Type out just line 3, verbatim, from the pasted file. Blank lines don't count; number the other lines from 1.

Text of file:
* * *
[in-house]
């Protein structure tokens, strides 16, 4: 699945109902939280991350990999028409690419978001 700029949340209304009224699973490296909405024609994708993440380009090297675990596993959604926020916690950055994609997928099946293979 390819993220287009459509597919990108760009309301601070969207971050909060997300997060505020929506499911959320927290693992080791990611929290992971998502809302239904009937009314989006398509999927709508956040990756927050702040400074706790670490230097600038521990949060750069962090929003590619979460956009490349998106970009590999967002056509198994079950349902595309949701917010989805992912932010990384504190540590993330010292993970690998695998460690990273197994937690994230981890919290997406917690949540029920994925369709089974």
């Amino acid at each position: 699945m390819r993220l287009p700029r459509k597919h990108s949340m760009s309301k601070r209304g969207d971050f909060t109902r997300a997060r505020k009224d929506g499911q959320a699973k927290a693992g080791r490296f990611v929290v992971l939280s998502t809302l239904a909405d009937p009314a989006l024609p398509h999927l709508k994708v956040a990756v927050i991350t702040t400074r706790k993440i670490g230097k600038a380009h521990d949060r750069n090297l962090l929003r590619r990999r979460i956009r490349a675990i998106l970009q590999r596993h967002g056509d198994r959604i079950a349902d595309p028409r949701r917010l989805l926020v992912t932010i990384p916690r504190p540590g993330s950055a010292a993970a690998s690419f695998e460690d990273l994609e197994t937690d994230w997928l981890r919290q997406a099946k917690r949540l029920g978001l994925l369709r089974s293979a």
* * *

């Amino acid at each position: 699945m390819r993220l287009p700029r459509k597919h990108s949340m760009s309301k601070r209304g969207d971050f909060t109902r997300a997060r505020k009224d929506g499911q959320a699973k927290a693992g080791r490296f990611v929290v992971l939280s998502t809302l239904a909405d009937p009314a989006l024609p398509h999927l709508k994708v956040a990756v927050i991350t702040t400074r706790k993440i670490g230097k600038a380009h521990d949060r750069n090297l962090l929003r590619r990999r979460i956009r490349a675990i998106l970009q590999r596993h967002g056509d198994r959604i079950a349902d595309p028409r949701r917010l989805l926020v992912t932010i990384p916690r504190p540590g993330s950055a010292a993970a690998s690419f695998e460690d990273l994609e197994t937690d994230w997928l981890r919290q997406a099946k917690r949540l029920g978001l994925l369709r089974s293979a």